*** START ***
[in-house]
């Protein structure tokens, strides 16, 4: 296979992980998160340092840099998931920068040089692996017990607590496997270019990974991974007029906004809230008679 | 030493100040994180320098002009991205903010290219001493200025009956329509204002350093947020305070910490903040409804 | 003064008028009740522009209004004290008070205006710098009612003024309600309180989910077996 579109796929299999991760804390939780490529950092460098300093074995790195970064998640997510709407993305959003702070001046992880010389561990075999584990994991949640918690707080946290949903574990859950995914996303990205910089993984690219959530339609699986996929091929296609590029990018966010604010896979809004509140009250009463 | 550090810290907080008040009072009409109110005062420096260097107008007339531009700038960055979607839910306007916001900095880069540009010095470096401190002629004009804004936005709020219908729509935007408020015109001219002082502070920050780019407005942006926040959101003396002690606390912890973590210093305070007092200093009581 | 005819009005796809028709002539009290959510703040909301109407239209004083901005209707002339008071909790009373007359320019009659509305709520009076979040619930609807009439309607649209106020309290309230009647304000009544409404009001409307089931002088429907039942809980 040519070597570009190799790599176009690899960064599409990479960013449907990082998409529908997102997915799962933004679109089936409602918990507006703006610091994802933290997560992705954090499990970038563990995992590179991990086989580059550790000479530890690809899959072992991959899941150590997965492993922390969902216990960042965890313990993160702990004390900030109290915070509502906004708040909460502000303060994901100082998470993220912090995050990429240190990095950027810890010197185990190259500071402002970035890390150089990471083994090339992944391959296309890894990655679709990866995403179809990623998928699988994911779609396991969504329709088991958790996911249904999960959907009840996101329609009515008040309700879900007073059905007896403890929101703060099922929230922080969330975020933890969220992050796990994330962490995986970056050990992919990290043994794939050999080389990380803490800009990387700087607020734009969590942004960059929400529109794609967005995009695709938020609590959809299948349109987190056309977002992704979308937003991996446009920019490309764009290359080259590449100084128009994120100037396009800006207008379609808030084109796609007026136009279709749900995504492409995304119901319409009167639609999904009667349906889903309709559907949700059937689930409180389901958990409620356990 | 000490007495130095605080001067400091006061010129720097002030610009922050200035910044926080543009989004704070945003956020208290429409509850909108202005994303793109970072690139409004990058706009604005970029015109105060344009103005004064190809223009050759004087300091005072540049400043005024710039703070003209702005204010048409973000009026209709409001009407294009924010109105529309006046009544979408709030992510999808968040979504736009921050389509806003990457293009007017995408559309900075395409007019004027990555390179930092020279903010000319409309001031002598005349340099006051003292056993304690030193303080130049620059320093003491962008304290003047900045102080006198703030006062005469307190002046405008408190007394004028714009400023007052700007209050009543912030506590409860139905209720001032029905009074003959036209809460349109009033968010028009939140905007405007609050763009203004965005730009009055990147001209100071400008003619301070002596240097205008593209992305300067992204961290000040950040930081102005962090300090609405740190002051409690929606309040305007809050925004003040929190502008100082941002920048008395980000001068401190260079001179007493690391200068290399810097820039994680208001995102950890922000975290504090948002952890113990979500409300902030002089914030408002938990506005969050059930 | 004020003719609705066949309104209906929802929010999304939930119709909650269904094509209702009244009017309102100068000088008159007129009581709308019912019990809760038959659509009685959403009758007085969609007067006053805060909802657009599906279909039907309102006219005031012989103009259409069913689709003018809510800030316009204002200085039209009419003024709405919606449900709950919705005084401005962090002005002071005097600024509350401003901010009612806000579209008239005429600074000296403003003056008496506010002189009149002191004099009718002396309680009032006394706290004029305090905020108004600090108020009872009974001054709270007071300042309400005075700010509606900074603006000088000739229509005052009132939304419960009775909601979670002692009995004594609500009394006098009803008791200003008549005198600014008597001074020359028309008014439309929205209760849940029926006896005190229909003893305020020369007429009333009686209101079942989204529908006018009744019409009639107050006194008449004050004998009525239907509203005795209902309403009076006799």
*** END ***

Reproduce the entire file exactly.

[in-house]
């Protein structure tokens, strides 16, 4: 296979992980998160340092840099998931920068040089692996017990607590496997270019990974991974007029906004809230008679 | 030493100040994180320098002009991205903010290219001493200025009956329509204002350093947020305070910490903040409804 | 003064008028009740522009209004004290008070205006710098009612003024309600309180989910077996 579109796929299999991760804390939780490529950092460098300093074995790195970064998640997510709407993305959003702070001046992880010389561990075999584990994991949640918690707080946290949903574990859950995914996303990205910089993984690219959530339609699986996929091929296609590029990018966010604010896979809004509140009250009463 | 550090810290907080008040009072009409109110005062420096260097107008007339531009700038960055979607839910306007916001900095880069540009010095470096401190002629004009804004936005709020219908729509935007408020015109001219002082502070920050780019407005942006926040959101003396002690606390912890973590210093305070007092200093009581 | 005819009005796809028709002539009290959510703040909301109407239209004083901005209707002339008071909790009373007359320019009659509305709520009076979040619930609807009439309607649209106020309290309230009647304000009544409404009001409307089931002088429907039942809980 040519070597570009190799790599176009690899960064599409990479960013449907990082998409529908997102997915799962933004679109089936409602918990507006703006610091994802933290997560992705954090499990970038563990995992590179991990086989580059550790000479530890690809899959072992991959899941150590997965492993922390969902216990960042965890313990993160702990004390900030109290915070509502906004708040909460502000303060994901100082998470993220912090995050990429240190990095950027810890010197185990190259500071402002970035890390150089990471083994090339992944391959296309890894990655679709990866995403179809990623998928699988994911779609396991969504329709088991958790996911249904999960959907009840996101329609009515008040309700879900007073059905007896403890929101703060099922929230922080969330975020933890969220992050796990994330962490995986970056050990992919990290043994794939050999080389990380803490800009990387700087607020734009969590942004960059929400529109794609967005995009695709938020609590959809299948349109987190056309977002992704979308937003991996446009920019490309764009290359080259590449100084128009994120100037396009800006207008379609808030084109796609007026136009279709749900995504492409995304119901319409009167639609999904009667349906889903309709559907949700059937689930409180389901958990409620356990 | 000490007495130095605080001067400091006061010129720097002030610009922050200035910044926080543009989004704070945003956020208290429409509850909108202005994303793109970072690139409004990058706009604005970029015109105060344009103005004064190809223009050759004087300091005072540049400043005024710039703070003209702005204010048409973000009026209709409001009407294009924010109105529309006046009544979408709030992510999808968040979504736009921050389509806003990457293009007017995408559309900075395409007019004027990555390179930092020279903010000319409309001031002598005349340099006051003292056993304690030193303080130049620059320093003491962008304290003047900045102080006198703030006062005469307190002046405008408190007394004028714009400023007052700007209050009543912030506590409860139905209720001032029905009074003959036209809460349109009033968010028009939140905007405007609050763009203004965005730009009055990147001209100071400008003619301070002596240097205008593209992305300067992204961290000040950040930081102005962090300090609405740190002051409690929606309040305007809050925004003040929190502008100082941002920048008395980000001068401190260079001179007493690391200068290399810097820039994680208001995102950890922000975290504090948002952890113990979500409300902030002089914030408002938990506005969050059930 | 004020003719609705066949309104209906929802929010999304939930119709909650269904094509209702009244009017309102100068000088008159007129009581709308019912019990809760038959659509009685959403009758007085969609007067006053805060909802657009599906279909039907309102006219005031012989103009259409069913689709003018809510800030316009204002200085039209009419003024709405919606449900709950919705005084401005962090002005002071005097600024509350401003901010009612806000579209008239005429600074000296403003003056008496506010002189009149002191004099009718002396309680009032006394706290004029305090905020108004600090108020009872009974001054709270007071300042309400005075700010509606900074603006000088000739229509005052009132939304419960009775909601979670002692009995004594609500009394006098009803008791200003008549005198600014008597001074020359028309008014439309929205209760849940029926006896005190229909003893305020020369007429009333009686209101079942989204529908006018009744019409009639107050006194008449004050004998009525239907509203005795209902309403009076006799």